Vaping policy added to handbook
The 2019-20 student handbook for the Saucon Valley MS has been approved. There was one change involving the policy on smoking, tobacco and vaping. Assistant Principal Amy Braxmeier was on hand to update the board. Per the 2018-19 handbook it states “smoking and tobacco use and possession are prohibited in school buildings, on district property, and any other jurisdiction 24 hours a day, 7 days a week, 52 weeks a year.
School district property includes playgrounds, parking lots, athletic fields and stadiums.” Under the 2019-20 it will specifically mention vaping even though vaping has been prohibited because it falls under tobacco products. Vaping is not just a growing concern at Saucon, but all the school districts in the Lehigh Valley.
Numerous published statistics continue to show vaping is on the rise among middle school and high school students. According to the American Heart Association, “vaping is now the most common form of tobacco use by kids and teens. In 2018, vaping by high school students in the U.S doubled from the previous year.” According to the centeronaddiction.org, “vaping is the act of inhaling and exhaling the aerosol, often referred to as vapor, which is produced by an e-cigarette or similar device.” These devices often contain nicotine and other chemicals associated with lung disease and cancer. Another common vaping product that has become very popular with teens is the juul. This popularity in part is due to the different flavors offered that range from cream, fruit, candy, drink and desert flavors. Another aspect to its popularity for teens is its small size (about the size of a usb flash drive) which makes it more easily concealable.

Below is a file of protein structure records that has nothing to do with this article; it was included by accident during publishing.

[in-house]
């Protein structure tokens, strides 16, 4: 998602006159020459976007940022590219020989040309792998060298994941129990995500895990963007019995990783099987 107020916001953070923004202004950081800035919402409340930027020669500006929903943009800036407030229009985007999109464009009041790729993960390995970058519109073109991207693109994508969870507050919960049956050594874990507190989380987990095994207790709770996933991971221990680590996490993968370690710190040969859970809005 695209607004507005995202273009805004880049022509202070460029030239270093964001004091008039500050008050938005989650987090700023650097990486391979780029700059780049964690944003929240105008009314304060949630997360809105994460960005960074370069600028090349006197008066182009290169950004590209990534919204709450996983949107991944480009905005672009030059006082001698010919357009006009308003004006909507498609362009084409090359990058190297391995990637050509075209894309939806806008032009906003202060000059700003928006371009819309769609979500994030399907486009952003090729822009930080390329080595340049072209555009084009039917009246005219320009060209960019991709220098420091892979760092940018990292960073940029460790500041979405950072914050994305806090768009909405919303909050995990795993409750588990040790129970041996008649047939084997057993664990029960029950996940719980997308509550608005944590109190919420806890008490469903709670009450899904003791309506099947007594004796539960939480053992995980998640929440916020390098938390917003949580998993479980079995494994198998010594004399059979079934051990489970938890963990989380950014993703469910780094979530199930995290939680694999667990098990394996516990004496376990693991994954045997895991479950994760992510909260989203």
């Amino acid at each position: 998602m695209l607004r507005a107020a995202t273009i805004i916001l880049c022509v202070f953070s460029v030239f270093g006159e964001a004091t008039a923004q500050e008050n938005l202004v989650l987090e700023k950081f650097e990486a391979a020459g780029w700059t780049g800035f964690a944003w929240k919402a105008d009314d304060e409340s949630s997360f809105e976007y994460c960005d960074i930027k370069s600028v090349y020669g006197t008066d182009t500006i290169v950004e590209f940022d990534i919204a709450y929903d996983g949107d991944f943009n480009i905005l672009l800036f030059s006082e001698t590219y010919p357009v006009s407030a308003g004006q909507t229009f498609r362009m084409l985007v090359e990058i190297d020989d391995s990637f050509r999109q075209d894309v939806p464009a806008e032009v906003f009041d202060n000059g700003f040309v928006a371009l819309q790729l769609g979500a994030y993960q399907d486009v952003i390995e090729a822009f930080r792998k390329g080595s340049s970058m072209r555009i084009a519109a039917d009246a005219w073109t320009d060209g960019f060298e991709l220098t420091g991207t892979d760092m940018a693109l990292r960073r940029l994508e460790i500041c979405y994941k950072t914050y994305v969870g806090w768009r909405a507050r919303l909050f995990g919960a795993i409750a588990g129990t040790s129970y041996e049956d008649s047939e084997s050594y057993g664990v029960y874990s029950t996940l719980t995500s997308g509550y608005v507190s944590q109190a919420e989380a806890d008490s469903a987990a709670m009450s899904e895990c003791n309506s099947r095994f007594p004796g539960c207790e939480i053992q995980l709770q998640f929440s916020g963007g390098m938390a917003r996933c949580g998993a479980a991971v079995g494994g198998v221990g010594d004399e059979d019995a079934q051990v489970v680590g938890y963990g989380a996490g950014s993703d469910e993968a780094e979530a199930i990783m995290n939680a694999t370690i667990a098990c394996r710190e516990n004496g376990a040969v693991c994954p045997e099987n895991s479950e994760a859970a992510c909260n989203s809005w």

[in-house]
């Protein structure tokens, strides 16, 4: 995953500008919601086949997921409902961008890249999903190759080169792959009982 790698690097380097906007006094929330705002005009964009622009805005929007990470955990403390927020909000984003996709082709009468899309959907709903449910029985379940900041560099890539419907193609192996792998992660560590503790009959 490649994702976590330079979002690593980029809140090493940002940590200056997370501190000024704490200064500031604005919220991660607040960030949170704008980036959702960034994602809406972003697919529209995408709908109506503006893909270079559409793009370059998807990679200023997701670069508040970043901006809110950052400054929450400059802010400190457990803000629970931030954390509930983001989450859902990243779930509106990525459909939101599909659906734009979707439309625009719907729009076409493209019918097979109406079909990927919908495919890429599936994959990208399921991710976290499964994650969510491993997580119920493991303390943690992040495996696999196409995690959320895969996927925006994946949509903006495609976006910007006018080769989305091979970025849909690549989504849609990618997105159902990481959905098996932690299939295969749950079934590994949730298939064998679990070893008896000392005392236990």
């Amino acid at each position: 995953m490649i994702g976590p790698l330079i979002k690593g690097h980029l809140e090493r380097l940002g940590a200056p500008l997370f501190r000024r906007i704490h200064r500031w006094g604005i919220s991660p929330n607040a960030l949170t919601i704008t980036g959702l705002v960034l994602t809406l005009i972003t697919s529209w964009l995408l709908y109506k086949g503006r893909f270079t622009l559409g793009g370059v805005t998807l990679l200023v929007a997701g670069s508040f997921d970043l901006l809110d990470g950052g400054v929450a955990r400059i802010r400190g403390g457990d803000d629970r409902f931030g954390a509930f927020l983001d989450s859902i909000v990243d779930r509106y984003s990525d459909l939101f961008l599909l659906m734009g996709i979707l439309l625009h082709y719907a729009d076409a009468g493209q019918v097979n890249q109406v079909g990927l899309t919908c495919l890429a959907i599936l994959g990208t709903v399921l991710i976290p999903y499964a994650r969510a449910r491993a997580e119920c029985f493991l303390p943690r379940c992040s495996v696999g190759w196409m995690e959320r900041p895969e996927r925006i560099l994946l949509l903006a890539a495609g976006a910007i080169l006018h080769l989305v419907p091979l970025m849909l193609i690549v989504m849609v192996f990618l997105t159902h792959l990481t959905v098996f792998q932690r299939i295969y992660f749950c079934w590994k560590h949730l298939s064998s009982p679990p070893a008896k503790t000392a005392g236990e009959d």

At Saucon, if a student possesses or uses any tobacco related product, they are subject to a $50 fine or the fee can be waived if the student takes a smoking cessation education program instead.
Board member Dr. Shamim Pakzad asked Braxmeier if this is a one time fine or if the fine is progressive if the student is caught again. According to Braxmeier the fine is the same each time the student is caught. Braxmeier said the smoking cessation program is an eight- week program and they encourage students to go that route. Pakzad also asked Braxmeier how many students were caught. According to Braxmeier, she believes it was around 9 or 10 that were found to either possess or used tobacco products this past year at the middle school. According to Braxmeier, “the problem is there and it exists and we’re working at eliminating it, but it is a problem.”
Braxmeier said they are continually attempting to educating faculty and students on the dangers, and that back to school nights provide an opportunity to talk to parents about the issue. Braxmeier got to the heart of the matter when she said students often perceive vaping as not smoking and she said, “they really do think it’s safe.”